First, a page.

You’ll also be able to swim in the lake for the first time this year with the more adventurous among you able to take part in a guided swim that lead you into the heart of Henham Park.

“It doesn’t seem much longer than a week ago we were stood here for the first time; it’s just incredible. Latitude has really just found its place in the world; it’s grown and become a hugely important part of the festival calandar that’s massively important to artists, the community, the local economy and the audience,” says Benn.

He was surprised how quickly it established itself as a major player on the festival circuit.

“And how quickly people began to copy it. That’s really when you know you’re getting there,” he laughs. “For me, it’s a joy with an arts programme that’s unsupassed and as least as good as the Edingbiugh Fringe. Although I had the idea and the will to start it I didn’t do it alone... It’s a huge team which has got us to our tenth edition; their excitement, their embracing of what the festival is has allowed it to step forward.”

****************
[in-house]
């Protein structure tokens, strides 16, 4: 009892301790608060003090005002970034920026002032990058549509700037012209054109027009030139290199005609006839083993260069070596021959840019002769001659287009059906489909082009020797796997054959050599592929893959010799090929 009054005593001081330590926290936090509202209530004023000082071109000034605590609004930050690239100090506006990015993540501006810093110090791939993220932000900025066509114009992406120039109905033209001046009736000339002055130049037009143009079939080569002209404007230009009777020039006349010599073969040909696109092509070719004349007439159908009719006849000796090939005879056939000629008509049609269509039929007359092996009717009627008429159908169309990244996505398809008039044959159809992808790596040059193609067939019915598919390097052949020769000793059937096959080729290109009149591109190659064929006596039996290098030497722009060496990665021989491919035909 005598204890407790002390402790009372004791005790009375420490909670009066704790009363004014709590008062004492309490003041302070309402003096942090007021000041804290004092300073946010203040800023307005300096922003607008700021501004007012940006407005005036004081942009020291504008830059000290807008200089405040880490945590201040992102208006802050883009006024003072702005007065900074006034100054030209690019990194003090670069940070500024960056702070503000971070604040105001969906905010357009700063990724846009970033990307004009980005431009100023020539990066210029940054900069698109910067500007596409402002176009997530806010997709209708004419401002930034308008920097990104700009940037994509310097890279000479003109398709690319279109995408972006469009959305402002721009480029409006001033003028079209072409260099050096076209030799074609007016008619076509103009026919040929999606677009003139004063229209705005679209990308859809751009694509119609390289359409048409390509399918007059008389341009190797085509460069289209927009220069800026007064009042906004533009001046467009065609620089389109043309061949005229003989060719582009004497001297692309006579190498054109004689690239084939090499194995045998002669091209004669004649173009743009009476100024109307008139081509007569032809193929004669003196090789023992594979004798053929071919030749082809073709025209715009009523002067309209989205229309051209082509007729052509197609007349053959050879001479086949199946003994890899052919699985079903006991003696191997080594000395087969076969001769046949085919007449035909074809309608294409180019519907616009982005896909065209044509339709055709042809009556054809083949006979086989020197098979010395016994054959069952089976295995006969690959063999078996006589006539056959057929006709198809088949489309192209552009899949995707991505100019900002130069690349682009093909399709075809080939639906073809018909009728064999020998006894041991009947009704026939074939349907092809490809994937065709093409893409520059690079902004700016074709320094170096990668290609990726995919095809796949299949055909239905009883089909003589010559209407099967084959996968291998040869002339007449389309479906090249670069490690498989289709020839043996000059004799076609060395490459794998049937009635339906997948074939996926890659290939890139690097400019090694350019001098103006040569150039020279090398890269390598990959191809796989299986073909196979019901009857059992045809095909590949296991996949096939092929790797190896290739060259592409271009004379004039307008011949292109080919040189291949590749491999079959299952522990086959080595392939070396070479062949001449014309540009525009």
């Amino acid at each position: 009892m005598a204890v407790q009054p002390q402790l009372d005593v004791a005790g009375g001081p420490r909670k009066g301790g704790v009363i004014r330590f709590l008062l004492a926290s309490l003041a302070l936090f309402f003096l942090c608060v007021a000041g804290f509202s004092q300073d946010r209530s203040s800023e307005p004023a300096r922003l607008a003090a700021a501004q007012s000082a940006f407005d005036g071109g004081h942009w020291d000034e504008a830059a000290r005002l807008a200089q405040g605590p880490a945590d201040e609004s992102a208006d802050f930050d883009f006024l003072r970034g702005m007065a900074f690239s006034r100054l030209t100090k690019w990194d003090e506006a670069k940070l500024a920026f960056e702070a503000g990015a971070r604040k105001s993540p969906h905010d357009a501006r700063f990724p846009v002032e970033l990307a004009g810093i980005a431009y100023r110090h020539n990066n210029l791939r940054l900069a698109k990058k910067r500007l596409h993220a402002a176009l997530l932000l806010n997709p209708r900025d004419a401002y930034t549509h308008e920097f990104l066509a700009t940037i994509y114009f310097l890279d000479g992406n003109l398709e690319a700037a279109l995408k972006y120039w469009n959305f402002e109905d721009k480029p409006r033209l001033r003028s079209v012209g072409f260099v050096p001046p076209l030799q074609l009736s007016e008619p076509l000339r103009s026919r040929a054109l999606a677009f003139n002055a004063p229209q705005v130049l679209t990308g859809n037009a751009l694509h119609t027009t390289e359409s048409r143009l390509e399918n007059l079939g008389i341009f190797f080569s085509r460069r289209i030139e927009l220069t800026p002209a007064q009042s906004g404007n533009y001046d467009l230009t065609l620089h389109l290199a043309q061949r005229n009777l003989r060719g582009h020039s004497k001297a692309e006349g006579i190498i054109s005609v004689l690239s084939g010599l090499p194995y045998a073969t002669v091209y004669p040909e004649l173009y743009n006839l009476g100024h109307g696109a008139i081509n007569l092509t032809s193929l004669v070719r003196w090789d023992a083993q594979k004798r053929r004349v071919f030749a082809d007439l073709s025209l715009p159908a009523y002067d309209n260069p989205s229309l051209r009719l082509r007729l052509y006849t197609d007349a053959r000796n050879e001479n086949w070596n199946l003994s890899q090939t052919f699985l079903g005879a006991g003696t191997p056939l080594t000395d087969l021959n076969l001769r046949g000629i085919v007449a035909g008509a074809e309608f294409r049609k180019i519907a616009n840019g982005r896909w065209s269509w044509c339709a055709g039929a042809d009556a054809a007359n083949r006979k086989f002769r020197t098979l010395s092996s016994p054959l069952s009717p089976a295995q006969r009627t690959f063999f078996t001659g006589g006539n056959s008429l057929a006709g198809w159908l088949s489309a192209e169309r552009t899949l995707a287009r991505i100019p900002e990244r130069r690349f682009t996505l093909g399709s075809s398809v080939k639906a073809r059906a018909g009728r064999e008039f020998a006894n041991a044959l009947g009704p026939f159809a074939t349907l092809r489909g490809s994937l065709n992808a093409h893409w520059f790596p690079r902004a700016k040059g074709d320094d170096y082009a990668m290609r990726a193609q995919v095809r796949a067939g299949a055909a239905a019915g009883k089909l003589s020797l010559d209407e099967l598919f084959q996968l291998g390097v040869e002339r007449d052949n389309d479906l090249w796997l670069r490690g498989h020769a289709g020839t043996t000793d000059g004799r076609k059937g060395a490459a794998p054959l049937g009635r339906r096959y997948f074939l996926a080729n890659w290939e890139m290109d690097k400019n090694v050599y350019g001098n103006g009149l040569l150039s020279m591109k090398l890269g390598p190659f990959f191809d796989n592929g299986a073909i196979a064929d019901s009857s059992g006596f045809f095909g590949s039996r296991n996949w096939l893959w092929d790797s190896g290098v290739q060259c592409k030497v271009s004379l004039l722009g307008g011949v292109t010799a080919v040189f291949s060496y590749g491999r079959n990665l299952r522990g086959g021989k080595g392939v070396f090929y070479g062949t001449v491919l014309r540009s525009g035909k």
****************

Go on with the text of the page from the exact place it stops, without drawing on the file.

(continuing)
Lending his support at today’s launch was Keith Allen, whose daughter Lily played Latitude last year. He brings his Establishment Club back to this year’s festival with guests Pere Ubu to Dirty Soul Rockers, the Hot Sprockets to Ruts DC, Thabo and the Real deal to Jack Flash and Allen’s own big band Grow Up.

“What I find very attractive about Latitude is there isn’t a backstage world which there is at most other major festivals, which is where people gravitate towards. There’s a kind of exclusivity about it, you’ve got to have the right passes to get in. There’s none of that (here), it’s all out there, it’s all transparatent. And I love the fact it’s so great for children.